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object of the institution being education in the Christian religion, which was incompatible with the admission of Jews (r).

5. Unitarians.] It was contended in Attorney v. Pearson (s), that the court could no more carry into effect a trust for promoting Unitarianism, than it could a trust for the preaching of Judaism; and that the one purpose was not more contrary to law, and incapable, on that ground, of being supported in a court of justice, than the other. It was not neeessary, however, in that case to decide the question, although Lord Eldon said, that it was not intended by some recent acts(t) of the Legislature (in one House of Parliament at least) to alter or in any manner affect the common law—his lordship (as a judge in equity) not presuming to say what was the doctrine of the common law in question, nor what effect, intended or not intended by the Legislature, the late acts might have upon it; but if the common law remained unaltered, and if the impugning the doctrine of the Trinity were an offence indictable by the common law, it was quite certain that he ought not to execute a trust, the object of which was illegal (u).

The writer is not aware of any case in which this point has been expressly determined, although persons professing Unitarian doctrines have been held not to be objects of particular charities (v); those cases, however, do not appear to have proceeded on the ground of the illegality of a trust for such persons, but upon the ground that they were not objects within the contemplation of the particular donors, or the terms of the instruments of endowment. A bequest for the benefit of Unitarians having no reference to the propagation of their peculiar tenets, would be valid, upon the same principle as a similar one for Jews (w).

(r) In re Bedford Charity, 2 105. Swanst. 470.

(v) Attorney General v. Shore and (s) 3 Mer. 393, Sir S. Romilly others, V.C., 23rd Dec. 1833; Reg. lib. arguendo.

(A), 1833, fol. 372; Attorney Gene(1) 53 Geo. III. c. 160; Ireland, ralv. Pearson, V.C., 6th Mar. 1835. 57 Geo. III. c. 70; ante, pp. 102, 103. (w) See ante, p. 107.

(u) 3 Mer. 399; see ante, pp. 103,

6. Roman Catholics.] An important alteration has been made in the law respecting the Roman Catholics by some recent statutes (x). The full extent of their operation, in rendering valid purposes which before were deemed superstitious and against the policy of the law, remains to be settled by the construction, which may be put upon these acts. It would be foreign to the object of this work to enter upon the various enactments (y) which have from time to time been made against persons professing the Roman Catholic religion. The subject is only adverted to for the purpose of better explaining the recent acts which have been passed for their relief. We have already seen that Roman Catholics were excepted in the Toleration Act (z). By stat. 11th and 12th Will. III. c. 4, if any Papist, or person professing the Popish religion kept a school, or took upon himself the education, or government, or boarding of youth, he was liable to perpetual imprisonment; but by stat. 31st Geo. III. c. 32, s. 13, a Roman Catholic taking and subscribing the oath and declaration prescribed by that act, was exempted from prosecution for teaching and instructing youth ; but by the three following sections it was declared that no Roman Catholic should hold the mastership of any college or school of royal foundation, or of any other endowed college or school for the education of youth; nor receive into his school for education the child of any Protestant father, nor keep a school until his name, &c. should have been recorded by the clerk of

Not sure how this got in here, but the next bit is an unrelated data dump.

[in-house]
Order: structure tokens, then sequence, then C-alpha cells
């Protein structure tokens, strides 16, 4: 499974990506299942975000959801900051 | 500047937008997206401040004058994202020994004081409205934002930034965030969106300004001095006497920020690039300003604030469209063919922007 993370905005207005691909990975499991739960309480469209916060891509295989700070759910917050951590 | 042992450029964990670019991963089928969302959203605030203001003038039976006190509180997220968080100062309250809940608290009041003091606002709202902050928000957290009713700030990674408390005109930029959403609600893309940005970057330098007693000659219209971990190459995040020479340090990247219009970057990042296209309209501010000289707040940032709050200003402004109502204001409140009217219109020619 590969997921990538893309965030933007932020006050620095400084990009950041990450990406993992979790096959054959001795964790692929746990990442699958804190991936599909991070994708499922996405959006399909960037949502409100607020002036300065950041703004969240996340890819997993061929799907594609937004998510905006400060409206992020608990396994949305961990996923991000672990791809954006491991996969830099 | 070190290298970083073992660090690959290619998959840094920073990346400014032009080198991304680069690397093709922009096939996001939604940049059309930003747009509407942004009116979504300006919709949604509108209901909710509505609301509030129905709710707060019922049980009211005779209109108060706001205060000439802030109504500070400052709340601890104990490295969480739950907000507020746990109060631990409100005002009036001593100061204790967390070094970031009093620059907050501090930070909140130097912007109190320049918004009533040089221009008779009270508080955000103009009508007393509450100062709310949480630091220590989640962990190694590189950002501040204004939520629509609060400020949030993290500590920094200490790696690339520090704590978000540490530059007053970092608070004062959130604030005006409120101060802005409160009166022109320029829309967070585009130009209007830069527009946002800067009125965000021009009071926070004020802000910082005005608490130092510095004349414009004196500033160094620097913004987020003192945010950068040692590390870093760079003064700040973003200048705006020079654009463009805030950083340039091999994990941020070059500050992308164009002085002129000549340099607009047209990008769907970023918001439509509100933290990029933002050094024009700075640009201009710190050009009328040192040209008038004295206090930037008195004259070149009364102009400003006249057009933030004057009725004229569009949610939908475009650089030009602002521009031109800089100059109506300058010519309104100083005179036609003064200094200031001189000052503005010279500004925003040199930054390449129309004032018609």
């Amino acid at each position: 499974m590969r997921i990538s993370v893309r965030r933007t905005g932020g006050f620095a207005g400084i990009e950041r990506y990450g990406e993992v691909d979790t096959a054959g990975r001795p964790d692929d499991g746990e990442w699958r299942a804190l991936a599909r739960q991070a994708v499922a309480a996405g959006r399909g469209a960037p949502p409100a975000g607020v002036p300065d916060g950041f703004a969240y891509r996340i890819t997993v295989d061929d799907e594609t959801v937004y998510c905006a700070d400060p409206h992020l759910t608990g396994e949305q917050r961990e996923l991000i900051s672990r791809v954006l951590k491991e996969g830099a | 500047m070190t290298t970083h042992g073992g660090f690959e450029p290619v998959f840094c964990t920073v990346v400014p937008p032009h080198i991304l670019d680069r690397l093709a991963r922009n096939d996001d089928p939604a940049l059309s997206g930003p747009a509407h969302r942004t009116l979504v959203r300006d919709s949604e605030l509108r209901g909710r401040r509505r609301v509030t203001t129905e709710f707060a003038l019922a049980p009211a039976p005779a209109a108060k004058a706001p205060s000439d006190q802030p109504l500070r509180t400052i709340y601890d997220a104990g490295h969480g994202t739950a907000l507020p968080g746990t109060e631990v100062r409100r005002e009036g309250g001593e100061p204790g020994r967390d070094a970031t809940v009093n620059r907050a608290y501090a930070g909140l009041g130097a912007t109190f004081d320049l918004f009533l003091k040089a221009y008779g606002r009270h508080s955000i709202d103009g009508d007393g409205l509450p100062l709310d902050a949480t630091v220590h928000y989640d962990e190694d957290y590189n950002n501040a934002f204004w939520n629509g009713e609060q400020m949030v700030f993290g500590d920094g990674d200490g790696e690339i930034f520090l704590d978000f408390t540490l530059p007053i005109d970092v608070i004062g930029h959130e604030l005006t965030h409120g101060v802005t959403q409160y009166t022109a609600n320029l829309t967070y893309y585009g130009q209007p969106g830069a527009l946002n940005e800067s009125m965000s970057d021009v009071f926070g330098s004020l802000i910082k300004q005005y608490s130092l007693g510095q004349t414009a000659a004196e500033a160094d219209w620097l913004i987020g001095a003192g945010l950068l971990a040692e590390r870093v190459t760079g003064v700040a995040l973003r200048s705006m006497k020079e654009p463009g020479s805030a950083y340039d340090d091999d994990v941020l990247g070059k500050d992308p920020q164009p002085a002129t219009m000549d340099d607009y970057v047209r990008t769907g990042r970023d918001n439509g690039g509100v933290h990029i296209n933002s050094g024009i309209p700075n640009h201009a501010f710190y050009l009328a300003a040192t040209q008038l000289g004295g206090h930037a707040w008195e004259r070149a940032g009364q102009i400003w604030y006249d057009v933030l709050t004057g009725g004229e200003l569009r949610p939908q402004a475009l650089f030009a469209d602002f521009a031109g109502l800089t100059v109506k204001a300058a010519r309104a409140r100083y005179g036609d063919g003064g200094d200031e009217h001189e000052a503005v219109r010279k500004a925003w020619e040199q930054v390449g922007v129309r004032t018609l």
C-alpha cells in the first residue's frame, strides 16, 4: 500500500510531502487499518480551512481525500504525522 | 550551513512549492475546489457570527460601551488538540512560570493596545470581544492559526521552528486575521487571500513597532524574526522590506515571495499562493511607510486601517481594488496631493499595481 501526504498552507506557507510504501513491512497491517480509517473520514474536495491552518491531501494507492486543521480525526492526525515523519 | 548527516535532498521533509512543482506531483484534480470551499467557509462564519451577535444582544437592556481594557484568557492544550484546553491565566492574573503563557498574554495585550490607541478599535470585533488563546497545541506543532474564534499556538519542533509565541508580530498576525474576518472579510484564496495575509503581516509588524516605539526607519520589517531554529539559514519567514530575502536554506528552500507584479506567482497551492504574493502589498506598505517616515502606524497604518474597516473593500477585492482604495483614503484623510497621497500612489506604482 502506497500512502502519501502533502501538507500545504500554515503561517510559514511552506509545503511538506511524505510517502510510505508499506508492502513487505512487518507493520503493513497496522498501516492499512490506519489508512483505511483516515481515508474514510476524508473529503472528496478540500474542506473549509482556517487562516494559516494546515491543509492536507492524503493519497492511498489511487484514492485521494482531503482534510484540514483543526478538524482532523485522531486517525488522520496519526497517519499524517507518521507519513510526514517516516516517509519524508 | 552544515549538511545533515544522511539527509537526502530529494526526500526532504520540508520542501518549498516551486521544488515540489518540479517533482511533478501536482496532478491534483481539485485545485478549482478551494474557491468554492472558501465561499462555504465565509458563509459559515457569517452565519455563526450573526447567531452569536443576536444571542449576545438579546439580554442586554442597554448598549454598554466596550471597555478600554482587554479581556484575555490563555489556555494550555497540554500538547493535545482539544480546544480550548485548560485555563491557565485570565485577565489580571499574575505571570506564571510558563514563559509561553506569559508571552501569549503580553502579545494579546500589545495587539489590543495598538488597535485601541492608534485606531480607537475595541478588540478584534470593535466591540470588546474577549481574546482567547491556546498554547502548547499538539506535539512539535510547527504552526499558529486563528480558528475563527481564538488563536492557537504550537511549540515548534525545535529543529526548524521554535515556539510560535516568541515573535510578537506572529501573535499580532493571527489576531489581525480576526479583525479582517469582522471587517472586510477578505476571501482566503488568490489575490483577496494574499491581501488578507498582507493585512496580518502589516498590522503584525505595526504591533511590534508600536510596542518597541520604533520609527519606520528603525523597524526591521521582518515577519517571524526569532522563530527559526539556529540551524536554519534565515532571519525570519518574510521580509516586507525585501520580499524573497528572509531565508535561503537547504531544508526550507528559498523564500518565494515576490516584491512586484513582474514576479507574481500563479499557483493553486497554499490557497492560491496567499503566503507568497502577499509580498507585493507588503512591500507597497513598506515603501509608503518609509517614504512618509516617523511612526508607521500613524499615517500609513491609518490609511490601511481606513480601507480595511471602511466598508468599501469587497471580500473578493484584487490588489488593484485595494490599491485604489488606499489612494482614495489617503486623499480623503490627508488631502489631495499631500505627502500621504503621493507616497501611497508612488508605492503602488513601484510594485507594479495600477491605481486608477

the peace.

By the 17th section of the latter act, it was provided that nothing contained in it should make " it lawful to found, endow, or establish any religious order or society of persons bound by monastic or religious vows; or to found, endow, or establish any school, academy, or college, by persons professing the Roman Catholic religion within these realms, or the dominions thereunto belonging; and that all uses, trusts, and dispositions whether of real or personal property, which immediately be

(1) 10 Geo. IV. c. 7; 2 and 3 Butl. Co. Littl. 391 a. n.; 4 BI. Will. IV. c. 115.

Comm. 54-59.
) See summary of these laws, (z) Ante, p. 102.

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fore the 24th day of June, 1791, should be deemed to be superstitious or unlawful, should continue to be so deemed and taken.”

Both before and after this act, a disposition for the purpose of bringing up and educating children in the Roman Catholic religion in England was clearly unlawful, and would not be carried into effect by a court of equity (a).

It seems, that by the law of Ireland, the endowment of Catholic schools was illegal as well as in England (b).

A bequest to persons called Roman Catholic bishops and their successors was held void in Ireland, no such characters being known to the law of that country; but where they were named individually, though described as Roman Catholic bishops, a bequest to them as trustees was considered good for their joint lives, subject to the control of the Court of Chancery (c).

Under a devise of freeholds in Ireland to the Catholic bishop of C. in Ireland, and the parish priest of M. and the natural lives of their successors, upon certain trusts, for establishing a foundling hospital in Monaghan or Dublin, it was held that upon the death of the survivor of the then bishop and priest, the heir-at-law of the testator was entitled to

(a) Cary v. Abbot, 7 Ves. 490; III. c. 21, s. 15, the license from ante, p. 99.